For residents of Mumbai's most disadvantaged and lowest-income neighborhoods, life is physically difficult. For women living in these places, life is doubly difficult. They are often bound into a subservient position by economic dependence, illiteracy and superstitions. Women are often confined to traditional roles in the home, taking care of their households. They have limited opportunities to express themselves, contribute financially to the family, or enjoy any form of independence.
To give Indian women new opportunities to earn an income and to motivate them to think differently about their futures, CORP and IWAS have partnered to provide training on various embroidery techniques. Women's empowerment through training represents both a goal and a method for CORP's work. It is an emancipation process in which underserved women are empowered to exercise their rights, make decisions for themselves, and actively participate in the process of shaping society.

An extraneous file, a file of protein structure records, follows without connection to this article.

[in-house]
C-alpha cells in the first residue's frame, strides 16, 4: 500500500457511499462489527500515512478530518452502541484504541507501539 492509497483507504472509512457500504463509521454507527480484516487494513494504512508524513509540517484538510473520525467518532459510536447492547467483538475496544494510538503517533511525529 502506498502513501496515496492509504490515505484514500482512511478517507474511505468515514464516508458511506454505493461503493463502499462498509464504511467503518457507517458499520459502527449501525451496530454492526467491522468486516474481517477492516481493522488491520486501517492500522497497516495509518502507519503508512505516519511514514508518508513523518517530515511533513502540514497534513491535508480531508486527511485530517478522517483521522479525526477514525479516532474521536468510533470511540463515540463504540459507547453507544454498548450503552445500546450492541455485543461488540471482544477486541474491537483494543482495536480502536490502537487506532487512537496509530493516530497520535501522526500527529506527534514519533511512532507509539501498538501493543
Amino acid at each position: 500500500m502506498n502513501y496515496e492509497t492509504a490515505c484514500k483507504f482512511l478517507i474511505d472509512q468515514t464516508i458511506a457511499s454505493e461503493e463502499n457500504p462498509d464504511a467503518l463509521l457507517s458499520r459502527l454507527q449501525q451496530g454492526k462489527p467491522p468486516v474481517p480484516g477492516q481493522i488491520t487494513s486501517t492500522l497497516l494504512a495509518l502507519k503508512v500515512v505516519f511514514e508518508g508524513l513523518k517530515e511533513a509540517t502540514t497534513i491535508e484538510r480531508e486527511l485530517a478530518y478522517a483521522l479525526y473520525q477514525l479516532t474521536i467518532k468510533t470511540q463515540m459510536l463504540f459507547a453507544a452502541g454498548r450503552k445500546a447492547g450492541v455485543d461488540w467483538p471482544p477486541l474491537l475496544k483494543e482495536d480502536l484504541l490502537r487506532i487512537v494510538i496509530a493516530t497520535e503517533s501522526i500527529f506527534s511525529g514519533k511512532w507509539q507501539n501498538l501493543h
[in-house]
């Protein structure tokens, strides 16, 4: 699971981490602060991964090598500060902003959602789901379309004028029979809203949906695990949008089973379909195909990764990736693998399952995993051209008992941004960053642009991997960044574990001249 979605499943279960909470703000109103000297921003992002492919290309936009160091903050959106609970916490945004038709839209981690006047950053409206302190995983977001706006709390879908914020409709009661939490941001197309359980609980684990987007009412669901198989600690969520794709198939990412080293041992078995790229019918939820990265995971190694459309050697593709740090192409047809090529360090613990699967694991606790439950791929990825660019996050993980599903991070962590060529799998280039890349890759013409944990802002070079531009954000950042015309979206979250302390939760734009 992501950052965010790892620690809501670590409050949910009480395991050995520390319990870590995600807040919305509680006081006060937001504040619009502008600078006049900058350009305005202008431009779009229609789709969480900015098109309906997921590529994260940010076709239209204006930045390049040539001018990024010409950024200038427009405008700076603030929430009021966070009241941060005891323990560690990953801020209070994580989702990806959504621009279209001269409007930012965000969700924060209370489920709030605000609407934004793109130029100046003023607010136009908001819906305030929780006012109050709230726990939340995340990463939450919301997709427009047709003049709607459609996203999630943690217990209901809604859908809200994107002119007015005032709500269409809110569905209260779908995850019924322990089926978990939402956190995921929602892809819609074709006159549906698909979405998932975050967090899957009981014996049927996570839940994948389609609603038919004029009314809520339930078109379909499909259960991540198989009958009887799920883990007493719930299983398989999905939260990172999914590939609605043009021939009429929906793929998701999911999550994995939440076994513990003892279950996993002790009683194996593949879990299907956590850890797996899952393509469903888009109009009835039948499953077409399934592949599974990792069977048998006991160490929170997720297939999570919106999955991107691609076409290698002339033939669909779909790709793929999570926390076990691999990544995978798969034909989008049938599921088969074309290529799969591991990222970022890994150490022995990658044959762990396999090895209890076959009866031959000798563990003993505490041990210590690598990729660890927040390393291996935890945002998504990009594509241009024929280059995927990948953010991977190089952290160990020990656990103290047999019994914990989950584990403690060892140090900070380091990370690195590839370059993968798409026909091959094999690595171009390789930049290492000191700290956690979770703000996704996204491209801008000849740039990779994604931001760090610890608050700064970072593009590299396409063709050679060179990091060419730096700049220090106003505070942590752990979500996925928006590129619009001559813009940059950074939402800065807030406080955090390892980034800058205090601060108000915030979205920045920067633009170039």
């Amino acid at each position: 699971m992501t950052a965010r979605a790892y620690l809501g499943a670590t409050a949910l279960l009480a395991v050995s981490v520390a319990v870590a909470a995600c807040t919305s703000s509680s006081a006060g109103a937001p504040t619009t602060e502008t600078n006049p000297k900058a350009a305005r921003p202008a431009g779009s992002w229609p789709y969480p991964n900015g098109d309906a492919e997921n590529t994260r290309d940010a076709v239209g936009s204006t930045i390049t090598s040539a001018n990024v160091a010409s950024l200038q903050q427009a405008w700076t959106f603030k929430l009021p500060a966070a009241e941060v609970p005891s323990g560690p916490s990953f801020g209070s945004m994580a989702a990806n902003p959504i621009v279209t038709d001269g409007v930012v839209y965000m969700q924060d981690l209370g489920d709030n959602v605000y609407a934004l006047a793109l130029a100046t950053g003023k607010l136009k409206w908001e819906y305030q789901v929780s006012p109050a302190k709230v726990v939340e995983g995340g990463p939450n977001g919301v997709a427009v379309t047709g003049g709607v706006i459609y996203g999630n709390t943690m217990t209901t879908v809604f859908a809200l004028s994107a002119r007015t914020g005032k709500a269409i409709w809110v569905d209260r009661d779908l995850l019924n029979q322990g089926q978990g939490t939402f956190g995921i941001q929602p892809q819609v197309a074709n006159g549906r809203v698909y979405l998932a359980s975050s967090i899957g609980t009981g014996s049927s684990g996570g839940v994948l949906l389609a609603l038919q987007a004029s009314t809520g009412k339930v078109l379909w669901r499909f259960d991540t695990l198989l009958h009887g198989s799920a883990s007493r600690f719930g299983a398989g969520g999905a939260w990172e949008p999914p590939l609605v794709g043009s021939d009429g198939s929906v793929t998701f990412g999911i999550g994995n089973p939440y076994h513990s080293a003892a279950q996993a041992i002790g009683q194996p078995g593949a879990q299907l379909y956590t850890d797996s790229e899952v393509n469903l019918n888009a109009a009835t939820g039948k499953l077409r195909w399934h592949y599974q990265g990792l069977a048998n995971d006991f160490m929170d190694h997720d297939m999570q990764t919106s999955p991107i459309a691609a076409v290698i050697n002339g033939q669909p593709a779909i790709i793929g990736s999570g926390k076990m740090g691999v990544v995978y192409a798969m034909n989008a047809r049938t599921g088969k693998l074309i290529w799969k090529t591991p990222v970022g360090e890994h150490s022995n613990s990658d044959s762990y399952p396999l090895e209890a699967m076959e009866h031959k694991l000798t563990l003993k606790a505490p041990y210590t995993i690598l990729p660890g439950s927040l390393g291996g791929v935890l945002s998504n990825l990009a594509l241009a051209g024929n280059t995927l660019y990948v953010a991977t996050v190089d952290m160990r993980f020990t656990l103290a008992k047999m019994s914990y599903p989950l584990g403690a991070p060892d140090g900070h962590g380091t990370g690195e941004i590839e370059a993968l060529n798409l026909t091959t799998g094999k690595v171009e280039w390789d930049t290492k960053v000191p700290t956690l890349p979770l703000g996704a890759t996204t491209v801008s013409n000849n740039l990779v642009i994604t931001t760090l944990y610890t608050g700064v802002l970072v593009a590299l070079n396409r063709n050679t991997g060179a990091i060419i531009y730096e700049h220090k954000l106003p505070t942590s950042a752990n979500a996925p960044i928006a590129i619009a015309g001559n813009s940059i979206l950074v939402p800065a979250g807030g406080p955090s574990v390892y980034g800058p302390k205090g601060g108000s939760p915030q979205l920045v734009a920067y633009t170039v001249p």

IWAS and CORP's work provides regular income, dignity and access to opportunity for underserved women living in Mumbai. Over a period of two years, 200 women will receive training in embroidery and will start earning a fair salary. IWAS and CORP's work challenges gender norms surrounding labor like embroidery, which is considered men's work in India. As women develop their artistry, connect with other career-oriented women, and become entrepreneurs, they build new futures for themselves.